Actually, this was a paper I wrote. I might start futzing with it until its an actual open letter...
One phrase from Dahlstrand and Politis’ study, “Women business ventures in Swedish university incubators” really stood out to me--
“Clearly in this paper, incubators with support from the national incubator programme are found to dominantly target ventures in the life sciences, ICT, Clean tech and manufacturing industries, excluding a large number of sectors where women are dominating. This means that Swedish incubators targeting, for example, design and art, are not supported by the national incubator programme.”
This statement eerily sums up a lot of my experience since landing at UP campus to join the Entrepreneurship and Innovation major. And even this phrase—the acknowledgement of my situation—is having a very meta-level effect on me. Because while they do mention the problem, they only mention it. They mention it once.
Allow me an interlude to give some background. I have been trying to come to peace with my status as “the only artist in the room” in most of my business classes and practically all of the industry events that I have had the pleasure to attend since coming to The University of Portland. While it may be nice to have a “corner of the information market” all to myself, it is extremely isolating and feels invalidating, too. There are incubators and grants and paths to follow for entrepreneurs who can also code, or who are engineers or who are in medicine, for example. When trying to find people to join my failing startup, it was shocking to me that no one in my business class seemed to have any artistic extracurricular activities. The writer who was briefly interested in my project turned it down because he realized I was looking for a creative writer.
He suggested the English department.
Apparently creative writers are English majors.
I can’t figure out how so few of my fellow entrepreneurs are artists. Practically every artist I know in the market is an entrepreneur of some kind (you have to be, because no one is hiring you). That’s the very reason that I gravitated toward this major in the first place—to assist in my entrepreneurial struggles and those of my fellow starving artists.
And I do believe that there is a lot of potential in the art of entrepreneurship. This field requires a passion and creativity that is abundant in the arts and humanities. I do believe that a lot more could be accomplished by more multidisciplinary endeavors that includes the—shall I say—“softer” studies. But in the meantime, while it was required to have an engineering major on your team to enter for an incubator contest held recently, no such accommodations were made for a fine arts major.
This has put me at odds with my own major and several of my classes. While I find the faculty to be extremely supportive, the infrastructure thus far has occasionally been off-target for my needs as a creative businessperson. And while it has been thoroughly worthwhile, I have been stumped while trying to use some of my new tools on my home business. The tools—as handed to me—are not necessarily made for artists. Many things require me to adapt the framework thoroughly or to set it aside as a “purely theoretical.” Marketing was a huge example of this—while deciding on product first and then finding a market for it is taught to be the worst marketing strategy of all time, it is exactly what an artist is doing. When I asked for insight into the matter, there wasn’t much to be offered to me as options or tactics for business survival.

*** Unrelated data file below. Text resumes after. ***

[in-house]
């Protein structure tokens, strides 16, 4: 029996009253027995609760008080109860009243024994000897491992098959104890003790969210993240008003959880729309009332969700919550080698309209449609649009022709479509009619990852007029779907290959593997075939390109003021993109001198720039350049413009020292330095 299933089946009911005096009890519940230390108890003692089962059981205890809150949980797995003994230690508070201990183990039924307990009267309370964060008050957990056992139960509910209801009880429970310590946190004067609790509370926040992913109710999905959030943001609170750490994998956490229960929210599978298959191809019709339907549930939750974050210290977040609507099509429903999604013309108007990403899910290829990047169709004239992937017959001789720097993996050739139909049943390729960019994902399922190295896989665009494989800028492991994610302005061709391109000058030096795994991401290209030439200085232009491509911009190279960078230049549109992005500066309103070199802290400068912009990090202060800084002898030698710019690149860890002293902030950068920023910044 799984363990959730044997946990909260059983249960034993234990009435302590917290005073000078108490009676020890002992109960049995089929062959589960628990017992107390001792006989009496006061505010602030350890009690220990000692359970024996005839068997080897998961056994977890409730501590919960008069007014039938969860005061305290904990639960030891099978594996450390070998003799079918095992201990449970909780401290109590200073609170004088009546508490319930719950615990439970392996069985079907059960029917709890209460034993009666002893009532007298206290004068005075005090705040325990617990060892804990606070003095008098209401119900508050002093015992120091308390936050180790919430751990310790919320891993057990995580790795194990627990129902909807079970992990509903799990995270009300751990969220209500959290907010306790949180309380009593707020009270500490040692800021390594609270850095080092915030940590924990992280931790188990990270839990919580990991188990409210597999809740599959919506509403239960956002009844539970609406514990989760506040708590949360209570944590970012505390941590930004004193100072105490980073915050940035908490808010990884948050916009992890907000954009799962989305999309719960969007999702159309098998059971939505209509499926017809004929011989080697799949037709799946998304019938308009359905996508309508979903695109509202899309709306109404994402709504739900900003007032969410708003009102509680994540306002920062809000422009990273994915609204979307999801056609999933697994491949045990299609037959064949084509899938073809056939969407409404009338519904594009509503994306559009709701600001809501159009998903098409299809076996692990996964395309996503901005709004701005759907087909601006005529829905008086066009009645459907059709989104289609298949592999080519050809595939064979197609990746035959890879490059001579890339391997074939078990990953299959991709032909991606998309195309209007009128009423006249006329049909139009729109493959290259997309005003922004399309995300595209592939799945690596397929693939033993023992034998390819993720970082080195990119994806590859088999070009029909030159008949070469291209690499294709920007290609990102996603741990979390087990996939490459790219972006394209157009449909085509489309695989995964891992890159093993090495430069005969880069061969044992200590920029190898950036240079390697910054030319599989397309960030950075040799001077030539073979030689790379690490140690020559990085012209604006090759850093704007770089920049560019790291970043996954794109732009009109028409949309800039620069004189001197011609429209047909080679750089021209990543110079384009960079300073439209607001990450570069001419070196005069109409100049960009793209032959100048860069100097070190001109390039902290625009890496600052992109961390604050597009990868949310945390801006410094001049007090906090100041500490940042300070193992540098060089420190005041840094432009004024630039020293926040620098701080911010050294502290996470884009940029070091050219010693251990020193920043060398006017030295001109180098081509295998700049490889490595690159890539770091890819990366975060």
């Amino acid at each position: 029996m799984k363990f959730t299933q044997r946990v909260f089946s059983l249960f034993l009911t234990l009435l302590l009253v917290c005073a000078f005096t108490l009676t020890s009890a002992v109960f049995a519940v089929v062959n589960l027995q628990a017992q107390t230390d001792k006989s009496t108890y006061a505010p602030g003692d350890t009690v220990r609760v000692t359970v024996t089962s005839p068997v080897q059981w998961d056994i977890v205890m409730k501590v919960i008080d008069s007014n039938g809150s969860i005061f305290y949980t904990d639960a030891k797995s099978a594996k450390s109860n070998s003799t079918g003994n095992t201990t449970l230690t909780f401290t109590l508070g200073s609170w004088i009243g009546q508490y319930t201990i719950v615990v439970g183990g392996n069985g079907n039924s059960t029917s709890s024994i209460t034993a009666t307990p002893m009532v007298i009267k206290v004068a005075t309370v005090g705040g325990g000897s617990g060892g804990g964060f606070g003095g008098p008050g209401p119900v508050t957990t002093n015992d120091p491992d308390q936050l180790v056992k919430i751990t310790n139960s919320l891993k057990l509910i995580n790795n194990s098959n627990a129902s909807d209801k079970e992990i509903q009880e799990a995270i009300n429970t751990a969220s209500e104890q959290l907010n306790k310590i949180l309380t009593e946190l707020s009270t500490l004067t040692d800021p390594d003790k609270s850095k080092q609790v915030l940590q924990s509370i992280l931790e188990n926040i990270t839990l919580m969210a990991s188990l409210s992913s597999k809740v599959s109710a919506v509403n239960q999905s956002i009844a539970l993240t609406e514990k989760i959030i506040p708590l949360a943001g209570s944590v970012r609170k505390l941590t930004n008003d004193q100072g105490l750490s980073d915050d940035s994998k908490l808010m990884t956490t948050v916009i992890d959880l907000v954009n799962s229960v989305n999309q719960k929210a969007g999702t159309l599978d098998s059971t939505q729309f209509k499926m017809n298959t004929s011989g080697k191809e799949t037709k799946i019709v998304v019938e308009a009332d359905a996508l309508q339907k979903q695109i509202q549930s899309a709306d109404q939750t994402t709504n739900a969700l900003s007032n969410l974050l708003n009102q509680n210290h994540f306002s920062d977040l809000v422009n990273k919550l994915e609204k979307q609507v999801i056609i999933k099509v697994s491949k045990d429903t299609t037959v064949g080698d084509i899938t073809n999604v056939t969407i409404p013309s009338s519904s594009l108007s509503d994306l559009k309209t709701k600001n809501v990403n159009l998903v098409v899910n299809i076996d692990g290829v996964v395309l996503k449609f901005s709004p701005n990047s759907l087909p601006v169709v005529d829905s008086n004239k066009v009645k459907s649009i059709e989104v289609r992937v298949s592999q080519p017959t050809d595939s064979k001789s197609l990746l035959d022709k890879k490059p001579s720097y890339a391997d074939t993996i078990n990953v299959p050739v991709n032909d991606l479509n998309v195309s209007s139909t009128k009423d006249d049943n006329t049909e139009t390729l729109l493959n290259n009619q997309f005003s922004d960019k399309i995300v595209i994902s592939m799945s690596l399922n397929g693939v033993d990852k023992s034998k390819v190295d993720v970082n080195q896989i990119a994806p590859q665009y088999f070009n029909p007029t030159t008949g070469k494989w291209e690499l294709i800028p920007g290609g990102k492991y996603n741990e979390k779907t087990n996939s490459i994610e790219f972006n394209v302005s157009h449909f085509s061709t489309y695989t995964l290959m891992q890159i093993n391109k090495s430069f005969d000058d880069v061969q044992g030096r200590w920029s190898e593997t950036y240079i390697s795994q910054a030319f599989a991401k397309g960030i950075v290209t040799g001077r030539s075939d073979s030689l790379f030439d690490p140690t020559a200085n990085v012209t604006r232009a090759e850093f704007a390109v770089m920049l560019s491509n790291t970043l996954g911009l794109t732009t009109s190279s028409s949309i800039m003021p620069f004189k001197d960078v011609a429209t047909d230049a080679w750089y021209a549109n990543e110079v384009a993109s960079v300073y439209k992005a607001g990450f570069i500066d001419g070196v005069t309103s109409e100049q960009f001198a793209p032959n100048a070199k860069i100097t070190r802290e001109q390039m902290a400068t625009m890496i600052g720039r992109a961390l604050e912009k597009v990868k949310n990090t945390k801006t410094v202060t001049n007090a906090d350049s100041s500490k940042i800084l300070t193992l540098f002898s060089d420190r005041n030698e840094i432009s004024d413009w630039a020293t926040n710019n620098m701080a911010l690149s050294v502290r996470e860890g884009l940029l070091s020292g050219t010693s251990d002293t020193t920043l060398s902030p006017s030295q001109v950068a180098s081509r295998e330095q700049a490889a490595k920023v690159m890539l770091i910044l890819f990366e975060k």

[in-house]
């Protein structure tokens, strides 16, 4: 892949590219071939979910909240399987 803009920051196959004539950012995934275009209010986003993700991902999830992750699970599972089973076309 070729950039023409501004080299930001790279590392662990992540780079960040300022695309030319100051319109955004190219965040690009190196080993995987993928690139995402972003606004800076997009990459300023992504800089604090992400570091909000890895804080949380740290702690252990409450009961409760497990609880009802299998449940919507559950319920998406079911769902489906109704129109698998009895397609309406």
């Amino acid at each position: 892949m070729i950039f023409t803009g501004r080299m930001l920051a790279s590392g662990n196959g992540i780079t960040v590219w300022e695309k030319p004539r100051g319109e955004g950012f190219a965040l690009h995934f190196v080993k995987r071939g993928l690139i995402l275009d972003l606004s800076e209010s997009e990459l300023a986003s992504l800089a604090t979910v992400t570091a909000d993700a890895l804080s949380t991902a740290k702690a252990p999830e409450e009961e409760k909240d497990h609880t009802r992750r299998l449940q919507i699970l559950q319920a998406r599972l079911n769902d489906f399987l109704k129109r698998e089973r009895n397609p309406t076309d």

Given that this is where I am coming from, I am finding the fine incubators and accelerators in Portland are similarly-situated. Five of the ten companies listed are specifically designed for technology-based, digital, cleantech, and/or bioscience endeavors. Portland Seed Fund is honest enough to label themselves as “sector agnostic” while admitting that they favor software/mobile companies. Depending on what the heck that means, this leaves me with four. Of those four, none of them (with the possible exception of PIE, as they are partnered with a famously creative marketing firm) seem to cater to the artistic endeavor any more than the others.
This is not necessarily a problem in and of itself. Plenty of the incubators place a lot of focus on the growth stage of the business they are assisting. So, if I have a business that is ready to move forward with my spatial capacity (Regus) or if I am ready to start creating jobs (Gorge Innoventure) then there are tools to help bring an already-promising business to greater success.
In other words, there are simply more options in Portland for a technically focused startup. I do not necessarily think that this is a bad thing—clearly we need this industry and far be it from me to devalue the funding needed for clean technology and life-saving bio-technology. But this does mean that my options are not just limited, but said options frequently require me to know a lot more about the personal standing of my business before setting out.
In a sense, what this becomes is that an artist requires more proof of concept than someone who is doing what has been deemed as more essential work. I am beginning to believe that the tools required to incubate an artist-entrepreneur (dare I coin the phrase “artrepreneur”?) are somewhat specialized, and artistic or humanities centered businesses could deeply benefit from their own class of incubators. But as it stands now, the artists will be competing for the same attention that the consumer-facing products business are, and frequently with less easily capitalized results.